The second half of month one in Mexico City went by way too quickly. I had been in a little bit of a funk ever since I got back from Cuba. I was in this state of mind that I didn’t get to do everything I wanted to do here, and I was busier than normal with work, so it was hard to be in the constant state of FOMO. Back home I am an extremely independent person so I am also still adjusting being “on” all the time and spending most of my free time surrounded by others and building new relationships. I am still going through periods of self-doubt paired intense moments of fearlessness, but have to keep reminding myself that is expected and the new normal. On top of that, the inauguration left me feeling pretty raw and broken. Even if the world back home is in disarray, I am going to make the most of my time on Remote Year.
These last two weeks have been all about food. One day for lunch, I had some of the best ramen from a vegan restaurant, Los Loosers, a lunch spot that I don’t know how I am going to live without for the rest of the year, and when I left the restaurant a beer garden nearby was blasting Michelle by the Beatles. It reminded me of home, and when my mom used to put on that record and dance around with me when I was little. I imagined some other little Mexican girl laughing and spinning around to the lyrics just as I used to do. It was easy to imagine because Americans and Mexicans are more alike than different as a culture – full of loving families, compassion, and purpose. I just wish the rest of America would understand that being of a different background is a beautiful thing and true innovation/creativity/growth only happens when diversity is embraced instead of repressed.
One of my lovely fellow remotes, Yosh, hosted a scent and ceremony dinner party in collaboration with Los Loosers. It featured a special pre-Columbian Oaxacan traditional 7-course meal paired with mezcal all based on the seven chakras. It was one of my favorite experiences in Mexico City. I sat and conversed with fellow remotes and locals that both shared a passion for feeding our souls. I have always thought that eating/food is so much more than just trying to survive – it is an intimate and personal relationship with your mind, body, and soul, and often times more satisfying when shared with others.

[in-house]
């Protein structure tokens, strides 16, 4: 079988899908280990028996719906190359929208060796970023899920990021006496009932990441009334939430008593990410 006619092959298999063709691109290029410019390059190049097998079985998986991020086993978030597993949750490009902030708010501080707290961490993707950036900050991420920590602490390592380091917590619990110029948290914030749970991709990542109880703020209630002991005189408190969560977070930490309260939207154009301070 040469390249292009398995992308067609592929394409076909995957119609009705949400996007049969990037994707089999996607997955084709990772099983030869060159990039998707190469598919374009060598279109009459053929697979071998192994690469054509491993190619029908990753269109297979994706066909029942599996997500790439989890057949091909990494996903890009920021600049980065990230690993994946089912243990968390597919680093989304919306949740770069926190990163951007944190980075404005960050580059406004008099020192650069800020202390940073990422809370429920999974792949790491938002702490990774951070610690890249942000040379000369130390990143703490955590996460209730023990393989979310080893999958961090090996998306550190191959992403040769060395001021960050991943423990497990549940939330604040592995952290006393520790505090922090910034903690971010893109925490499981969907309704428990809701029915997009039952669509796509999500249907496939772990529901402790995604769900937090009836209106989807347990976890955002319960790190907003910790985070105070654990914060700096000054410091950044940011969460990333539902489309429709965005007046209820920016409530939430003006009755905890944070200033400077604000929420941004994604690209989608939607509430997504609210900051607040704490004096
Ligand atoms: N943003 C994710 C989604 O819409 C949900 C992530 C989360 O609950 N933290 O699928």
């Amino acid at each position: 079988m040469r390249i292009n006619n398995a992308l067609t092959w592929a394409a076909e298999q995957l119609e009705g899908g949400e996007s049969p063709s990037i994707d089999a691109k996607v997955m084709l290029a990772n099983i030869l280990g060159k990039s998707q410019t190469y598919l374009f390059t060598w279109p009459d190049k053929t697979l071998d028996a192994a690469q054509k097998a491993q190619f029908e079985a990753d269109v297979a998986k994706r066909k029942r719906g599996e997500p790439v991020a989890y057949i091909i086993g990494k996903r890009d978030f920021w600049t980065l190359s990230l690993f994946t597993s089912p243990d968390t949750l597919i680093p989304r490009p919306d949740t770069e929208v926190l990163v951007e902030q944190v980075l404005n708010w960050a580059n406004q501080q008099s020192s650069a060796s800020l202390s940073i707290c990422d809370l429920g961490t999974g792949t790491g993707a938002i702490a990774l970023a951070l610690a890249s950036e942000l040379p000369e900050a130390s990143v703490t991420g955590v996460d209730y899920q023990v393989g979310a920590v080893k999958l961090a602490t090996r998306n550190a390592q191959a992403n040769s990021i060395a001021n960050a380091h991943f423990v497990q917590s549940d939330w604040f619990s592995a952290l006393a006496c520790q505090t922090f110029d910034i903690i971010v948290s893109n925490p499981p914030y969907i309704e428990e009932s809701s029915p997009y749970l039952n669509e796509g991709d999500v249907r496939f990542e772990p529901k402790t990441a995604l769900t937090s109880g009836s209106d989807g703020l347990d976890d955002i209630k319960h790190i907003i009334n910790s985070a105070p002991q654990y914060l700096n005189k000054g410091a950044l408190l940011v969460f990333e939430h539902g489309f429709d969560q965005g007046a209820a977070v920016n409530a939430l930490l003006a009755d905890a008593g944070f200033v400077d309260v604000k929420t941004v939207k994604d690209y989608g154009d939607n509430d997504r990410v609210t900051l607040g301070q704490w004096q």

Of course, while I was in Mexico City I had to eat at Enrique Olvera’s Pujol. Pujol brings out all the wonderful flavors of Mexico in fresh and sophisticated ways. From the moment I was seated to the moment I left, I was impressed by everything the restaurant had to offer. The food and service were top-notch, and the wine pairing was truly a dream. It is everything I craved and more after diligently watching Chef’s Table.
I also ate at Quintonil, another one of the top 50 restaurants in the world. And although I thought the plating was beautiful and the dishes and flavors were creative, it wasn’t as special as Pujol. I also mistook ant larvae for baby beans because YOLO.
Overall, my favorite restaurants in my Condesa neighborhood were Azul, Lardo, and Ojo de Agua. I still can’t believe all the fine dining I had without ever breaking the bank. I would love to spend months in Mexico City eating everything it has to offer. There is a fierce amount of heart and soul in every dish that I tried. There is also a water bar, Casa del Agua, that can’t be missed if you love infused fancy water!
I went and explored the heart of Mexico City to see Metropolitan Cathedral, National Palace, Postal Palace, Torre Latinoamericana and Fine Arts Palace. One fun fact I didn’t know that Mexico City was built on top of a lake, and is literally sinking as we speak.
One part that I love about being on Remote Year is that we are placed in tracks in each city. The tracks are designed to give you a deeper experience based on your interests. This month, I was on what I’m calling the hippie track of Mexico City. On top of a vegan lunch and yoga class, I was part of a ritual given by Dr. Carlos Gomez, a current shaman of the Mexican Natural Medicine. I had a recent experience with a shaman when I was on a spiritual retreat in the desert last summer, but this was more special and intimate. The purpose of the ritual is to reset and gain a bigger understanding of what is happening around you, in both your spiritual and physical body. You call out to the four elements of air, fire, earth, and water; the trees, the rocks, the animals, the humans, the planet earth, the stars, the galaxy, the universe. I felt leaving cleansed and ready for some personal growth.